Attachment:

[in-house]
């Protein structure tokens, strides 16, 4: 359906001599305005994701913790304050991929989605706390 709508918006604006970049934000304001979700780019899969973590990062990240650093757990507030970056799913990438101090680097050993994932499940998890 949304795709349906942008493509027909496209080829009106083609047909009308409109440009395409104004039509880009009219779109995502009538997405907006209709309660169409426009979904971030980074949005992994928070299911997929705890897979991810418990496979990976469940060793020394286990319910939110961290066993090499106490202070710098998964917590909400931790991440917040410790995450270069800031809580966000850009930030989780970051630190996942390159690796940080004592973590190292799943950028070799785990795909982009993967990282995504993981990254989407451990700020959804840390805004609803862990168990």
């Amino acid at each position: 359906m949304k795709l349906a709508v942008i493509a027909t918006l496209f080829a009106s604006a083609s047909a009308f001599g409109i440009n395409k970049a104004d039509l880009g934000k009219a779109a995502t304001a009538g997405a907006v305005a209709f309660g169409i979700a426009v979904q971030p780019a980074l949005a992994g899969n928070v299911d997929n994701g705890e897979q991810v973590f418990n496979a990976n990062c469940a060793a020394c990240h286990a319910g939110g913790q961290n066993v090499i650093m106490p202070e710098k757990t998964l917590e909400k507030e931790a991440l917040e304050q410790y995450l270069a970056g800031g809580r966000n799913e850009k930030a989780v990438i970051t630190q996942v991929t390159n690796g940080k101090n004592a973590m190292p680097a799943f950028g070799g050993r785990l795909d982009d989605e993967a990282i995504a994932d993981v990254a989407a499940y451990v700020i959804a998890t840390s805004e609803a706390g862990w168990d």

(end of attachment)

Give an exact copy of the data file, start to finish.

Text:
[in-house]
């Protein structure tokens, strides 16, 4: 359906001599305005994701913790304050991929989605706390 709508918006604006970049934000304001979700780019899969973590990062990240650093757990507030970056799913990438101090680097050993994932499940998890 949304795709349906942008493509027909496209080829009106083609047909009308409109440009395409104004039509880009009219779109995502009538997405907006209709309660169409426009979904971030980074949005992994928070299911997929705890897979991810418990496979990976469940060793020394286990319910939110961290066993090499106490202070710098998964917590909400931790991440917040410790995450270069800031809580966000850009930030989780970051630190996942390159690796940080004592973590190292799943950028070799785990795909982009993967990282995504993981990254989407451990700020959804840390805004609803862990168990």
């Amino acid at each position: 359906m949304k795709l349906a709508v942008i493509a027909t918006l496209f080829a009106s604006a083609s047909a009308f001599g409109i440009n395409k970049a104004d039509l880009g934000k009219a779109a995502t304001a009538g997405a907006v305005a209709f309660g169409i979700a426009v979904q971030p780019a980074l949005a992994g899969n928070v299911d997929n994701g705890e897979q991810v973590f418990n496979a990976n990062c469940a060793a020394c990240h286990a319910g939110g913790q961290n066993v090499i650093m106490p202070e710098k757990t998964l917590e909400k507030e931790a991440l917040e304050q410790y995450l270069a970056g800031g809580r966000n799913e850009k930030a989780v990438i970051t630190q996942v991929t390159n690796g940080k101090n004592a973590m190292p680097a799943f950028g070799g050993r785990l795909d982009d989605e993967a990282i995504a994932d993981v990254a989407a499940y451990v700020i959804a998890t840390s805004e609803a706390g862990w168990d």